Men with low serum testosterone at the time of prostate cancer diagnosis are frequently considered to have more aggressive disease. We examined treatment outcomes in men with clinically localized high-risk cancer to determine if baseline testosterone level identified men at higher risk for cancer progression after treatment.
Materials and Methods
Alliance/CALGB 90203 randomized men with clinically localized high-risk prostate cancer to radical prostatectomy (RP) alone or neoadjuvant chemohormonal therapy and RP. Men with available baseline testosterone levels who had not received androgen deprivation prior to study enrollment were studied (n=656). Testosterone level was examined as a continuous variable, as quartiles, and separately in men with an absolute testosterone level above/below 150 ng/dL. Outcomes evaluated were overall survival and event free survival with events defined by biochemical recurrence, secondary treatment, prostate cancer metastasis, and death.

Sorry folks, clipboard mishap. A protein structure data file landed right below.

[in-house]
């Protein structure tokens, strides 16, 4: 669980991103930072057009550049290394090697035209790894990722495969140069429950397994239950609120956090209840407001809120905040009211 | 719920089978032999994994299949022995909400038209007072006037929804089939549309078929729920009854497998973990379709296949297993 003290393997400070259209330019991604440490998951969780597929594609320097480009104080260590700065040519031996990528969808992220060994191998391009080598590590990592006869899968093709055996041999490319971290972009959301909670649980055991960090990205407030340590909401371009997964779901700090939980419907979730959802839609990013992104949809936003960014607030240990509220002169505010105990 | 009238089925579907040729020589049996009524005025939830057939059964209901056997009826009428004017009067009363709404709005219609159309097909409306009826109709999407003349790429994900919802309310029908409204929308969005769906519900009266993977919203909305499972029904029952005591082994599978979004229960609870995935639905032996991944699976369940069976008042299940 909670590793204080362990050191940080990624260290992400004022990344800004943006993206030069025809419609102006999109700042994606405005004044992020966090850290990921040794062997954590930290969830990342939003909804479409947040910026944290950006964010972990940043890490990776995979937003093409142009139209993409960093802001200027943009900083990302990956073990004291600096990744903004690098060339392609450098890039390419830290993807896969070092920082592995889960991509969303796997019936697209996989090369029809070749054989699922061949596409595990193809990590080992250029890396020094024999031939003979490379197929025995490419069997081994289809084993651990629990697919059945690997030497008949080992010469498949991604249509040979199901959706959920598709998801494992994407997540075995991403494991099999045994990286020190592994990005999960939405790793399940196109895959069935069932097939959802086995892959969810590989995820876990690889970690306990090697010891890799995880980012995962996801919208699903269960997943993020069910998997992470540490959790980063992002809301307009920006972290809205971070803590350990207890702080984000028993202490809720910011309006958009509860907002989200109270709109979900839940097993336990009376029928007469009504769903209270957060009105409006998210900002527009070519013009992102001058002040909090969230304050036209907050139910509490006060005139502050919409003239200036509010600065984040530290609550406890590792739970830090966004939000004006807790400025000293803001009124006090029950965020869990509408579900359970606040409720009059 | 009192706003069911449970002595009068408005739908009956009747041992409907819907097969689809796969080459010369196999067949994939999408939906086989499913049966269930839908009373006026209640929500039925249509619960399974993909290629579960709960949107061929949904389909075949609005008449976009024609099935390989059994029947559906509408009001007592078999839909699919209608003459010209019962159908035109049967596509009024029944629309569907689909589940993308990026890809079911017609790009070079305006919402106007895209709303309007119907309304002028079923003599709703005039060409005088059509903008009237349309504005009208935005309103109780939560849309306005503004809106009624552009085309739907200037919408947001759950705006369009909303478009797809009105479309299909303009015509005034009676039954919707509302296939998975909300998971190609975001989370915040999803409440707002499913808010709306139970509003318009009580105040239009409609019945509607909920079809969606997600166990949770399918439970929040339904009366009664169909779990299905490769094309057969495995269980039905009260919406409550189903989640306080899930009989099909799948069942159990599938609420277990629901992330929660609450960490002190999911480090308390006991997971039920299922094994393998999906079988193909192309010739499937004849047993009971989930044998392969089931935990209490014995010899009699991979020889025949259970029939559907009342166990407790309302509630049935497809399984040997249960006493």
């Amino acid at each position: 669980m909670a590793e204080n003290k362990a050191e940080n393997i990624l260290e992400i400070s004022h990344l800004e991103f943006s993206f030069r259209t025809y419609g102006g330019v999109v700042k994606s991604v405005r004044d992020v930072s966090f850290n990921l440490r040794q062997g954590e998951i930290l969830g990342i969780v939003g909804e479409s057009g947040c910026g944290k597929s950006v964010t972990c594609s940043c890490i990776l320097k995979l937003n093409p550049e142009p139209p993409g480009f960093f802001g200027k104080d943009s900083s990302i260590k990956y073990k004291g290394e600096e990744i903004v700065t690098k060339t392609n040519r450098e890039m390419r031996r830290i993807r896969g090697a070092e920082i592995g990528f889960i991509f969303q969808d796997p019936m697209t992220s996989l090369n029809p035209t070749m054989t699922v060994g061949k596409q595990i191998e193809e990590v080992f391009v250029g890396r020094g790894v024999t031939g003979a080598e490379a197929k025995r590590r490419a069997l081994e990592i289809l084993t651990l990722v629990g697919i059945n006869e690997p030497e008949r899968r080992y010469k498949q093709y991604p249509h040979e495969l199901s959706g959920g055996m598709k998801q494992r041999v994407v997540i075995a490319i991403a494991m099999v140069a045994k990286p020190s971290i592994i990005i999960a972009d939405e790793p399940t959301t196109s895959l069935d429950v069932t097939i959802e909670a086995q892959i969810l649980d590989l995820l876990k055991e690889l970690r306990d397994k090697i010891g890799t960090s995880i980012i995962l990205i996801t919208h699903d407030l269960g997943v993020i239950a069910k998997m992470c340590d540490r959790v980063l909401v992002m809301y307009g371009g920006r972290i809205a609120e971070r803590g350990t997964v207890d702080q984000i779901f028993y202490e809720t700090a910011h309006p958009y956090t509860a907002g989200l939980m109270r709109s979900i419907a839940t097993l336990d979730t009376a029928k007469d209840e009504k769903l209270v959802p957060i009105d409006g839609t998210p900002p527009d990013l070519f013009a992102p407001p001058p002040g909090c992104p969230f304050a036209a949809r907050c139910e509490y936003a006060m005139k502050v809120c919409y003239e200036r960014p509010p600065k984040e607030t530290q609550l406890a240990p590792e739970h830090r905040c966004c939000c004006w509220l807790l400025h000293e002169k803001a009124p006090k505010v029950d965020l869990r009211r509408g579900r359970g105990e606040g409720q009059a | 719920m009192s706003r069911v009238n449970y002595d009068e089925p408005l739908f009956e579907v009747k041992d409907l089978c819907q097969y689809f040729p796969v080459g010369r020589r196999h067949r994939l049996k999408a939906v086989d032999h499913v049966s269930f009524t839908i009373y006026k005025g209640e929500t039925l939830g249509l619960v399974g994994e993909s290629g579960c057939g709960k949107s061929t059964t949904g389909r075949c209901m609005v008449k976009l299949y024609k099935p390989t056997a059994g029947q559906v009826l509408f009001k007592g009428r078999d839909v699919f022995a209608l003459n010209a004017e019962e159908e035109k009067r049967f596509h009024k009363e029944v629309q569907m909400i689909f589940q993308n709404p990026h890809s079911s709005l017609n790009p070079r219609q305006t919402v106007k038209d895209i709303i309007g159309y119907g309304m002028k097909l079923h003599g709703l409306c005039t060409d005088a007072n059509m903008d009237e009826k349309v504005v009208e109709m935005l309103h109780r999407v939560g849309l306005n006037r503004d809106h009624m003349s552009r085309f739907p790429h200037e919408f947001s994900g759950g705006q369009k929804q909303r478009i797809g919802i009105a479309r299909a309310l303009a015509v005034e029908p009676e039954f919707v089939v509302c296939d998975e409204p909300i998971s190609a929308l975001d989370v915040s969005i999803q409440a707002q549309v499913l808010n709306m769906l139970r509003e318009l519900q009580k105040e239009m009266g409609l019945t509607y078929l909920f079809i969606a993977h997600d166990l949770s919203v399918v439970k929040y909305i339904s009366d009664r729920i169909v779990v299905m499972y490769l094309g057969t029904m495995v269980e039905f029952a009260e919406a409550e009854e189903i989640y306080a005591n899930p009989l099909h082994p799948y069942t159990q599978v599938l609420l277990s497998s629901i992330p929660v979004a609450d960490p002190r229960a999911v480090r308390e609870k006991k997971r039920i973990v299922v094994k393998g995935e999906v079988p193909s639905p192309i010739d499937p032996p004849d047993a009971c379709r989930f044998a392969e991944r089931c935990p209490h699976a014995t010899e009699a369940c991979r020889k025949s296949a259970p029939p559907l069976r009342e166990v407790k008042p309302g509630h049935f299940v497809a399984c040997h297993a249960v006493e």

We were unable to demonstrate a difference between baseline serum testosterone level, measured as a continuous variable, as quartiles, or as a dichotomous variable (above/below 150 ng/dL), with the outcomes measured. This finding was observed in both arms of the study.
Baseline serum testosterone level did not predict outcomes in men with clinically localized high-risk prostate cancer treated with RP alone or neoadjuvant chemohormonal therapy and RP.